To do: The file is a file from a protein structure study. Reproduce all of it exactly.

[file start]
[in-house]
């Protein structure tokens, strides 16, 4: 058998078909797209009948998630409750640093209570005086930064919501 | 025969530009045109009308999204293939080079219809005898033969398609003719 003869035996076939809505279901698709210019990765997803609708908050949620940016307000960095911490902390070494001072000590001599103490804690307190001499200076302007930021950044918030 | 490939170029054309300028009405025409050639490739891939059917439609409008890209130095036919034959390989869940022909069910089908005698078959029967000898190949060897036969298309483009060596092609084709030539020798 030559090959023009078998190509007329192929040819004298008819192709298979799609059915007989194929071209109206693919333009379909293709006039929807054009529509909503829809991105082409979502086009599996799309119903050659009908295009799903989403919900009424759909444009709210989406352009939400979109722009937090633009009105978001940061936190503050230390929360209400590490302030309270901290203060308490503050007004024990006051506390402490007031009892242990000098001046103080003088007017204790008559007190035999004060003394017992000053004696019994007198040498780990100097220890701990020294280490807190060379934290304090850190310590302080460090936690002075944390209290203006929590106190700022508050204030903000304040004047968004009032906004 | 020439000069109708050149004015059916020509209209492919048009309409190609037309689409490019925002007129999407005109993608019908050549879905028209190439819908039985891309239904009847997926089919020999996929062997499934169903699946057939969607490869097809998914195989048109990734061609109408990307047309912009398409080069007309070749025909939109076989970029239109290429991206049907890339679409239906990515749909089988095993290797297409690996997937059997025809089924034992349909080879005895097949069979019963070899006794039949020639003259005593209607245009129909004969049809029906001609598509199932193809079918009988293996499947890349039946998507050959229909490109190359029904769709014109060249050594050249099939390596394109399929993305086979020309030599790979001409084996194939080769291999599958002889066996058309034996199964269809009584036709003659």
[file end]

[in-house]
């Protein structure tokens, strides 16, 4: 058998078909797209009948998630409750640093209570005086930064919501 | 025969530009045109009308999204293939080079219809005898033969398609003719 003869035996076939809505279901698709210019990765997803609708908050949620940016307000960095911490902390070494001072000590001599103490804690307190001499200076302007930021950044918030 | 490939170029054309300028009405025409050639490739891939059917439609409008890209130095036919034959390989869940022909069910089908005698078959029967000898190949060897036969298309483009060596092609084709030539020798 030559090959023009078998190509007329192929040819004298008819192709298979799609059915007989194929071209109206693919333009379909293709006039929807054009529509909503829809991105082409979502086009599996799309119903050659009908295009799903989403919900009424759909444009709210989406352009939400979109722009937090633009009105978001940061936190503050230390929360209400590490302030309270901290203060308490503050007004024990006051506390402490007031009892242990000098001046103080003088007017204790008559007190035999004060003394017992000053004696019994007198040498780990100097220890701990020294280490807190060379934290304090850190310590302080460090936690002075944390209290203006929590106190700022508050204030903000304040004047968004009032906004 | 020439000069109708050149004015059916020509209209492919048009309409190609037309689409490019925002007129999407005109993608019908050549879905028209190439819908039985891309239904009847997926089919020999996929062997499934169903699946057939969607490869097809998914195989048109990734061609109408990307047309912009398409080069007309070749025909939109076989970029239109290429991206049907890339679409239906990515749909089988095993290797297409690996997937059997025809089924034992349909080879005895097949069979019963070899006794039949020639003259005593209607245009129909004969049809029906001609598509199932193809079918009988293996499947890349039946998507050959229909490109190359029904769709014109060249050594050249099939390596394109399929993305086979020309030599790979001409084996194939080769291999599958002889066996058309034996199964269809009584036709003659």